For those of us believing in God, each choice we make leads us toward or away from God. Sure God has a preference, but we have a choice. However, no matter our choices, we still sin, we remain selfish, people die, and some do horrible acts on humanity.

As God gives us a gift of choice our own path, free will has consequences because the greatest freedom also leads us to unacceptable behaviors as abuse, murder, greed, deceit, evil, hate, and others lead to suffering. Free will is a gift, an opportunity, and a curse – thus how each of use it is a matter of individual choice.

God’s free will gift also extends to nature and the universe for they operate within the parameters natural laws. As with human behavior, this free also leads to abuse and suffering – such as, natural disasters, diseases, genetic disorders, and handicaps to name a few. Although the natural laws are not the same as human behavior, the natural world’s free will allows it to operate with ever-changing forces that work to maintain a steady state with benefits and consequences. Yet, Pat Robertson wants to use natural disasters as a way of God punishing people.

Human creations are subject to disasters as Exxon’s Valdez, Union Carbide’s Bhopal, coal mine explosions, and post-tsunami meltdowns of a nuclear reactor. Yet, Gov. Perry refers to the BP oil spill in the Gulf of Mexico as an act of God that can’t be prevented.

Each of our lives are not pre-programmed with dates of birth and death, family information, interests, occupations, locations, and events; nor is God playing out the natural world as a video game. Just something to think about the next time someone makes a statement about God’s involvement in a natural disaster, a horrible highway accident, or a personal illness.

Other posts done here about free will:

On Free Will or Planned?

Many people drive on an interstate every day as part of their daily routine, yet each day brings events that change people’s lives.

On March 26, 2010, I heard the news of the horrifying accident on I-65 as a tractor-trailer semi crossed the median and crashed into a van killing most that were on their way to a wedding. Because I have traveled that road more than a few times, the event bothered me a bit more than normal.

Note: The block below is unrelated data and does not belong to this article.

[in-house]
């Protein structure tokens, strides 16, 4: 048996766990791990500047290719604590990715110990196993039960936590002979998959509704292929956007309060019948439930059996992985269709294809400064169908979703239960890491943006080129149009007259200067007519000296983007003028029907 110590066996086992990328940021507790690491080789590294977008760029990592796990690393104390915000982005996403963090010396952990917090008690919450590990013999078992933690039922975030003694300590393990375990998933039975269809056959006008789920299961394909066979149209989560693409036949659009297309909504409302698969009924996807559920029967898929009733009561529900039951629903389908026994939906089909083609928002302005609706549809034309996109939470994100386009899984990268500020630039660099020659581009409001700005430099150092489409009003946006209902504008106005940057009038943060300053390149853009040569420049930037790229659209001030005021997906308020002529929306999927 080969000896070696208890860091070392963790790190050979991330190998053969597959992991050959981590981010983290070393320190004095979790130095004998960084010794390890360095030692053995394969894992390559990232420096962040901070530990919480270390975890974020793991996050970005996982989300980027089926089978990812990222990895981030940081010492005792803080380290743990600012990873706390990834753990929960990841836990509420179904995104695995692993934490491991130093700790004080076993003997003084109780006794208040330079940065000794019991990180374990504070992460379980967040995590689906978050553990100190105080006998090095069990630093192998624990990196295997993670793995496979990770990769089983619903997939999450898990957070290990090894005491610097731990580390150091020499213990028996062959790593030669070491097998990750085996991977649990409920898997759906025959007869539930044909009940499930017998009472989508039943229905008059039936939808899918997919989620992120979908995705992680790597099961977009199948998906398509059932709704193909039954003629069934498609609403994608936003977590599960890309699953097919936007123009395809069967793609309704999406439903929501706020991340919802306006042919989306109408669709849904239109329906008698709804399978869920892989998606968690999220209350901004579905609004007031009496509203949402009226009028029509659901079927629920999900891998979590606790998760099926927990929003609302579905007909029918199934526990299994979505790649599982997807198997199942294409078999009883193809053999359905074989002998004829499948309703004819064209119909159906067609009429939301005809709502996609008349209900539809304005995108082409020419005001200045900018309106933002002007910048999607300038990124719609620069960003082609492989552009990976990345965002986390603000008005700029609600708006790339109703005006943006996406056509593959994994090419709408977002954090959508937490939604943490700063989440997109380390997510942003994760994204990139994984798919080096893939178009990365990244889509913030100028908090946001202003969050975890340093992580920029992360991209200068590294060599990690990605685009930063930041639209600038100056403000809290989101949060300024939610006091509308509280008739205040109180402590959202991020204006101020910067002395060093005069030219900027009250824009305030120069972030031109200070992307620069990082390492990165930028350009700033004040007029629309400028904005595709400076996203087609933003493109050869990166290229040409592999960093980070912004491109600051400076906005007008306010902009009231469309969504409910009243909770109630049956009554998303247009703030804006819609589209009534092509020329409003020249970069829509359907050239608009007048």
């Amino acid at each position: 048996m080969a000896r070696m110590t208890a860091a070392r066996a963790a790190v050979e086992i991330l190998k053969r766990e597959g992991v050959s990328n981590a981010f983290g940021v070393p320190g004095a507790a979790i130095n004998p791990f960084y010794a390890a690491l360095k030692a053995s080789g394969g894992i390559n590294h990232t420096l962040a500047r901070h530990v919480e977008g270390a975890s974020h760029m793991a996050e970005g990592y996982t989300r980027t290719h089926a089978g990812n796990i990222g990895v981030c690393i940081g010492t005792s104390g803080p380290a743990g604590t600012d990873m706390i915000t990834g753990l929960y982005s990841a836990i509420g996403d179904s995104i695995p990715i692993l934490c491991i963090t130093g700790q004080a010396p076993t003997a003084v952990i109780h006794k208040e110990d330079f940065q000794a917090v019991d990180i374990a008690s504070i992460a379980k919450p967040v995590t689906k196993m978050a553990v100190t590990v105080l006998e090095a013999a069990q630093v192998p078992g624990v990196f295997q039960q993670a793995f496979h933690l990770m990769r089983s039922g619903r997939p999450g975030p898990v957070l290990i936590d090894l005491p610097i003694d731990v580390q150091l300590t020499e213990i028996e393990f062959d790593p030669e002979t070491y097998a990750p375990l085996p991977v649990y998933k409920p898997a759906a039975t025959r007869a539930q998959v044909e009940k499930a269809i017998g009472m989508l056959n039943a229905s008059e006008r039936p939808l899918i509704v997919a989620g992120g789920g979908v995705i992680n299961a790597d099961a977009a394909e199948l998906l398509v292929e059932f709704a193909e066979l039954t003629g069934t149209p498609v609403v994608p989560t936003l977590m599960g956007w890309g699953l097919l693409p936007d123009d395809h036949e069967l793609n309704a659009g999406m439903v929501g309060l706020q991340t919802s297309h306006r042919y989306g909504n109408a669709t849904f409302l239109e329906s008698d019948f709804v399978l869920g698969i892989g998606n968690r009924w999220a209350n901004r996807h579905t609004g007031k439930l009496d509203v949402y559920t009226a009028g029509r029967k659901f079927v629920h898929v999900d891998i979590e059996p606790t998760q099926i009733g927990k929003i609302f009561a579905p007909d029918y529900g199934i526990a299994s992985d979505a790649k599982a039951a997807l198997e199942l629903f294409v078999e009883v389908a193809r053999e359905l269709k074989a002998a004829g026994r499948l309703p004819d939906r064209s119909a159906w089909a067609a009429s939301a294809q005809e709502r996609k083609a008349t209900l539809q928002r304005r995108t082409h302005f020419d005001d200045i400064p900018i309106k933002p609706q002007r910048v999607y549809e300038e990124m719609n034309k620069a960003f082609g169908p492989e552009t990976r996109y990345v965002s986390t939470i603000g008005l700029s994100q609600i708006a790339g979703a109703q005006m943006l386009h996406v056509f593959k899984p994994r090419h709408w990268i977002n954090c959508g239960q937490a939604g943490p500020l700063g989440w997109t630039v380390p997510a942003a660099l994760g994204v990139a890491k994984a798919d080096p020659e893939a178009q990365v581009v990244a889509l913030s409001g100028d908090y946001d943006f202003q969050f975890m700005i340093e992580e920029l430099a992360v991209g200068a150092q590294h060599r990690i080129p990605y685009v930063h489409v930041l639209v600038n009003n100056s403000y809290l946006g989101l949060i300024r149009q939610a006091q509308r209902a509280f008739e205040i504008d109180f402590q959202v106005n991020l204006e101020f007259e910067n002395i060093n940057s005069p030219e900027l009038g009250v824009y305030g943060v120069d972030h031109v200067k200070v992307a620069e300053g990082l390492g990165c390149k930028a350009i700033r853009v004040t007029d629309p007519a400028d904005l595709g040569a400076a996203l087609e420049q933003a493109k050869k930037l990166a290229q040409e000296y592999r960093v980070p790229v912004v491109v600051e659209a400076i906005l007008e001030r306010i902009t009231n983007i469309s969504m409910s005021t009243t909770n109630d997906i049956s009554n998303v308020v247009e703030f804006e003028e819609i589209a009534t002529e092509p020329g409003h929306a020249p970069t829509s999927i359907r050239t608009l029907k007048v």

I flashed back to May 14, 1988 when a church bus filled with 70 members of a church youth group were returning home after a full day at an Ohio amusement park (Kings Island), whose bus caught fire (killing 27) after a collision with a drunk driver (who survived). Whenever I travel between Cincinnati and Louisville, a sign reminds me of that event.

Events like these sadly happen – but comments as “It’s God’s will” or “It’s part of God’s plan” bother me. Do people really believe that the God of love, compassion, forgiveness, and grace is so cruel to cause a crash killing people? Do people really expect the God of hope, care, joy, and goodness is into playing cruel jokes on humanity? Do people really believe that God programs our lives, thus we (individually) lack any free will?

I close with this thought by Dr. Joseph Bracken from his book Christianity and Process Thought.

The divine persons make things happen by giving us “initial aims,” by enabling us to be ourselves at every moment. This is a minimal exercise of efficient causality (the power to make things happen) on their part since in the end the decision is ours, not theirs. But they are much more active in terms of final causality (the power to give order and direction to decisions).

The divine initial aim, after all, not only empowers us to make a decision, but is likewise a feeling-level lure or sense of direction and purpose for us in making that decision. Because they see the bigger picture for each of us as individuals and for our world at any given moment, the divine persons are in a unique position to guide us to a better rather than worse decision at every moment in our lives.

Christianity and Process Thought at Amazon and Google Books.